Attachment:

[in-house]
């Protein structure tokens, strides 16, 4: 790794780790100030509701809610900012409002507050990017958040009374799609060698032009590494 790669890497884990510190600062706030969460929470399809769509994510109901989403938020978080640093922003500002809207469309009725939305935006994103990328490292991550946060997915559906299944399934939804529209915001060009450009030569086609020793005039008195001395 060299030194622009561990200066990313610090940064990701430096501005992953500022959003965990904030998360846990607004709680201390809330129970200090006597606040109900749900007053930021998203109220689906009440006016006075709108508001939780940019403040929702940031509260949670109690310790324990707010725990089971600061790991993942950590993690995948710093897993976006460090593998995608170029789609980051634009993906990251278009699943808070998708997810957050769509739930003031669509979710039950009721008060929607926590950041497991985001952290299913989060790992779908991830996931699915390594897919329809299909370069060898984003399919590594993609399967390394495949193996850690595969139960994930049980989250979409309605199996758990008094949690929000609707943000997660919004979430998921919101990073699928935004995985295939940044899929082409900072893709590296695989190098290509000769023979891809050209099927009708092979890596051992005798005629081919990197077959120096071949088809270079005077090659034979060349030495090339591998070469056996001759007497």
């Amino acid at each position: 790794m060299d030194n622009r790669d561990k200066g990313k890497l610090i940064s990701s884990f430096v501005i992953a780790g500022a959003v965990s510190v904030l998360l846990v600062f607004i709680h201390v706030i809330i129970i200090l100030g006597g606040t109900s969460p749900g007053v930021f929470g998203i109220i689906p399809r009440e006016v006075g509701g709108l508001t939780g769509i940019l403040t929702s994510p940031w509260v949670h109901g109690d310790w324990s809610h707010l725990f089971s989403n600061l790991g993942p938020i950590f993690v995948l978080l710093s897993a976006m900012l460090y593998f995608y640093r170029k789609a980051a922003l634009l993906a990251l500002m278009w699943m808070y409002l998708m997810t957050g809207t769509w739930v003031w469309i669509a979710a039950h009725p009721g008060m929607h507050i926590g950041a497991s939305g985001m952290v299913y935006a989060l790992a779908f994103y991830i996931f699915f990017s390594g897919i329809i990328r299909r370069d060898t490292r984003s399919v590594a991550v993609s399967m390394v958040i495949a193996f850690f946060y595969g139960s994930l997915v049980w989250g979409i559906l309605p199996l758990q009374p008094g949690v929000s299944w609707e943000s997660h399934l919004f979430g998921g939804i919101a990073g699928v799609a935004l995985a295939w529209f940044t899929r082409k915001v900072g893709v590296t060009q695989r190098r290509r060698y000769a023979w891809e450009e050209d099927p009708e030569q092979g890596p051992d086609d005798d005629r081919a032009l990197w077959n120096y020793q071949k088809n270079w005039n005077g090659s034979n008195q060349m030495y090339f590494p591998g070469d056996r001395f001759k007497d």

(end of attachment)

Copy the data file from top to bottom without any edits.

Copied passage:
[in-house]
């Protein structure tokens, strides 16, 4: 790794780790100030509701809610900012409002507050990017958040009374799609060698032009590494 790669890497884990510190600062706030969460929470399809769509994510109901989403938020978080640093922003500002809207469309009725939305935006994103990328490292991550946060997915559906299944399934939804529209915001060009450009030569086609020793005039008195001395 060299030194622009561990200066990313610090940064990701430096501005992953500022959003965990904030998360846990607004709680201390809330129970200090006597606040109900749900007053930021998203109220689906009440006016006075709108508001939780940019403040929702940031509260949670109690310790324990707010725990089971600061790991993942950590993690995948710093897993976006460090593998995608170029789609980051634009993906990251278009699943808070998708997810957050769509739930003031669509979710039950009721008060929607926590950041497991985001952290299913989060790992779908991830996931699915390594897919329809299909370069060898984003399919590594993609399967390394495949193996850690595969139960994930049980989250979409309605199996758990008094949690929000609707943000997660919004979430998921919101990073699928935004995985295939940044899929082409900072893709590296695989190098290509000769023979891809050209099927009708092979890596051992005798005629081919990197077959120096071949088809270079005077090659034979060349030495090339591998070469056996001759007497």
């Amino acid at each position: 790794m060299d030194n622009r790669d561990k200066g990313k890497l610090i940064s990701s884990f430096v501005i992953a780790g500022a959003v965990s510190v904030l998360l846990v600062f607004i709680h201390v706030i809330i129970i200090l100030g006597g606040t109900s969460p749900g007053v930021f929470g998203i109220i689906p399809r009440e006016v006075g509701g709108l508001t939780g769509i940019l403040t929702s994510p940031w509260v949670h109901g109690d310790w324990s809610h707010l725990f089971s989403n600061l790991g993942p938020i950590f993690v995948l978080l710093s897993a976006m900012l460090y593998f995608y640093r170029k789609a980051a922003l634009l993906a990251l500002m278009w699943m808070y409002l998708m997810t957050g809207t769509w739930v003031w469309i669509a979710a039950h009725p009721g008060m929607h507050i926590g950041a497991s939305g985001m952290v299913y935006a989060l790992a779908f994103y991830i996931f699915f990017s390594g897919i329809i990328r299909r370069d060898t490292r984003s399919v590594a991550v993609s399967m390394v958040i495949a193996f850690f946060y595969g139960s994930l997915v049980w989250g979409i559906l309605p199996l758990q009374p008094g949690v929000s299944w609707e943000s997660h399934l919004f979430g998921g939804i919101a990073g699928v799609a935004l995985a295939w529209f940044t899929r082409k915001v900072g893709v590296t060009q695989r190098r290509r060698y000769a023979w891809e450009e050209d099927p009708e030569q092979g890596p051992d086609d005798d005629r081919a032009l990197w077959n120096y020793q071949k088809n270079w005039n005077g090659s034979n008195q060349m030495y090339f590494p591998g070469d056996r001395f001759k007497d």